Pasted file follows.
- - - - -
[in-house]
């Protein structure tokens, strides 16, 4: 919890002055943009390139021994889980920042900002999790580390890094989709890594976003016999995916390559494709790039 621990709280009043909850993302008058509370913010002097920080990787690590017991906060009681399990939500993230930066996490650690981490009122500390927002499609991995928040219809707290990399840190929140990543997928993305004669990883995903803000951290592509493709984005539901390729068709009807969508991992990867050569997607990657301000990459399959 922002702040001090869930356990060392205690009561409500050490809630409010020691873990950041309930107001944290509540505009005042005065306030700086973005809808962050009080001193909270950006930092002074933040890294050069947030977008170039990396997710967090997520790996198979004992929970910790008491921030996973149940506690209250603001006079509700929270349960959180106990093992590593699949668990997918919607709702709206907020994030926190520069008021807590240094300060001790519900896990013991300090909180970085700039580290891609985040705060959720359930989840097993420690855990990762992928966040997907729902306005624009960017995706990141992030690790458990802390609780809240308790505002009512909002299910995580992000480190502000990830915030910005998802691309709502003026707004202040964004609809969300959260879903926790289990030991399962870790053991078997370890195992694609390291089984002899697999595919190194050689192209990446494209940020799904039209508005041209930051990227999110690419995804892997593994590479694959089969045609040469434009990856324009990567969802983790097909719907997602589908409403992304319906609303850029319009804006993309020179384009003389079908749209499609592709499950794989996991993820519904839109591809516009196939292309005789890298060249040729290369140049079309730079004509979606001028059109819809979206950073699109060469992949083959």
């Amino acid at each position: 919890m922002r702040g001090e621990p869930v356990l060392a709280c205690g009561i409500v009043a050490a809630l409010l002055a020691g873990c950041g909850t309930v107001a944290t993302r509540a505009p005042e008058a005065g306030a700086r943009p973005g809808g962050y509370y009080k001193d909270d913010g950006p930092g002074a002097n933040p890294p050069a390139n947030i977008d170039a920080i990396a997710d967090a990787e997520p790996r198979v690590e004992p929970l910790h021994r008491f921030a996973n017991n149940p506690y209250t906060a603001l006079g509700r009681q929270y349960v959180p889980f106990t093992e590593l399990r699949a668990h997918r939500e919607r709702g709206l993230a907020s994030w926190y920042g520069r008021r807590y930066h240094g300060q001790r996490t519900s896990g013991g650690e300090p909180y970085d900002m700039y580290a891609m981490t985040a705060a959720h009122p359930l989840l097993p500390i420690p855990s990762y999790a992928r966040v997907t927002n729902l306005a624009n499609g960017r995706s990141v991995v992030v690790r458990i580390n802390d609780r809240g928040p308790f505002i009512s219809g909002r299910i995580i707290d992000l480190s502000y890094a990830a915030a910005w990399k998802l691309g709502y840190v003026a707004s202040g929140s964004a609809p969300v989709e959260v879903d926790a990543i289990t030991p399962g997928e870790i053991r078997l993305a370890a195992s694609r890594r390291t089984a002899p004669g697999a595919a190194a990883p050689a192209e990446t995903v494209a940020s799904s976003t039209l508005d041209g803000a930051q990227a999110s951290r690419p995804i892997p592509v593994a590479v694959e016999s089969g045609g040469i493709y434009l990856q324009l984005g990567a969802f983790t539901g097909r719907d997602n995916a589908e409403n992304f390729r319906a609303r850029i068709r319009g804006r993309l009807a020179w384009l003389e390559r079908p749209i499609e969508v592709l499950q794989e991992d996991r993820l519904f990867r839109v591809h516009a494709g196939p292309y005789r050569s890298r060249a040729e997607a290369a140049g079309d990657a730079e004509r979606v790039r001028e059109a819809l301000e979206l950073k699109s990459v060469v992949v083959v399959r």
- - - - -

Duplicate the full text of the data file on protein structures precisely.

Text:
[in-house]
């Protein structure tokens, strides 16, 4: 919890002055943009390139021994889980920042900002999790580390890094989709890594976003016999995916390559494709790039 621990709280009043909850993302008058509370913010002097920080990787690590017991906060009681399990939500993230930066996490650690981490009122500390927002499609991995928040219809707290990399840190929140990543997928993305004669990883995903803000951290592509493709984005539901390729068709009807969508991992990867050569997607990657301000990459399959 922002702040001090869930356990060392205690009561409500050490809630409010020691873990950041309930107001944290509540505009005042005065306030700086973005809808962050009080001193909270950006930092002074933040890294050069947030977008170039990396997710967090997520790996198979004992929970910790008491921030996973149940506690209250603001006079509700929270349960959180106990093992590593699949668990997918919607709702709206907020994030926190520069008021807590240094300060001790519900896990013991300090909180970085700039580290891609985040705060959720359930989840097993420690855990990762992928966040997907729902306005624009960017995706990141992030690790458990802390609780809240308790505002009512909002299910995580992000480190502000990830915030910005998802691309709502003026707004202040964004609809969300959260879903926790289990030991399962870790053991078997370890195992694609390291089984002899697999595919190194050689192209990446494209940020799904039209508005041209930051990227999110690419995804892997593994590479694959089969045609040469434009990856324009990567969802983790097909719907997602589908409403992304319906609303850029319009804006993309020179384009003389079908749209499609592709499950794989996991993820519904839109591809516009196939292309005789890298060249040729290369140049079309730079004509979606001028059109819809979206950073699109060469992949083959």
């Amino acid at each position: 919890m922002r702040g001090e621990p869930v356990l060392a709280c205690g009561i409500v009043a050490a809630l409010l002055a020691g873990c950041g909850t309930v107001a944290t993302r509540a505009p005042e008058a005065g306030a700086r943009p973005g809808g962050y509370y009080k001193d909270d913010g950006p930092g002074a002097n933040p890294p050069a390139n947030i977008d170039a920080i990396a997710d967090a990787e997520p790996r198979v690590e004992p929970l910790h021994r008491f921030a996973n017991n149940p506690y209250t906060a603001l006079g509700r009681q929270y349960v959180p889980f106990t093992e590593l399990r699949a668990h997918r939500e919607r709702g709206l993230a907020s994030w926190y920042g520069r008021r807590y930066h240094g300060q001790r996490t519900s896990g013991g650690e300090p909180y970085d900002m700039y580290a891609m981490t985040a705060a959720h009122p359930l989840l097993p500390i420690p855990s990762y999790a992928r966040v997907t927002n729902l306005a624009n499609g960017r995706s990141v991995v992030v690790r458990i580390n802390d609780r809240g928040p308790f505002i009512s219809g909002r299910i995580i707290d992000l480190s502000y890094a990830a915030a910005w990399k998802l691309g709502y840190v003026a707004s202040g929140s964004a609809p969300v989709e959260v879903d926790a990543i289990t030991p399962g997928e870790i053991r078997l993305a370890a195992s694609r890594r390291t089984a002899p004669g697999a595919a190194a990883p050689a192209e990446t995903v494209a940020s799904s976003t039209l508005d041209g803000a930051q990227a999110s951290r690419p995804i892997p592509v593994a590479v694959e016999s089969g045609g040469i493709y434009l990856q324009l984005g990567a969802f983790t539901g097909r719907d997602n995916a589908e409403n992304f390729r319906a609303r850029i068709r319009g804006r993309l009807a020179w384009l003389e390559r079908p749209i499609e969508v592709l499950q794989e991992d996991r993820l519904f990867r839109v591809h516009a494709g196939p292309y005789r050569s890298r060249a040729e997607a290369a140049g079309d990657a730079e004509r979606v790039r001028e059109a819809l301000e979206l950073k699109s990459v060469v992949v083959v399959r």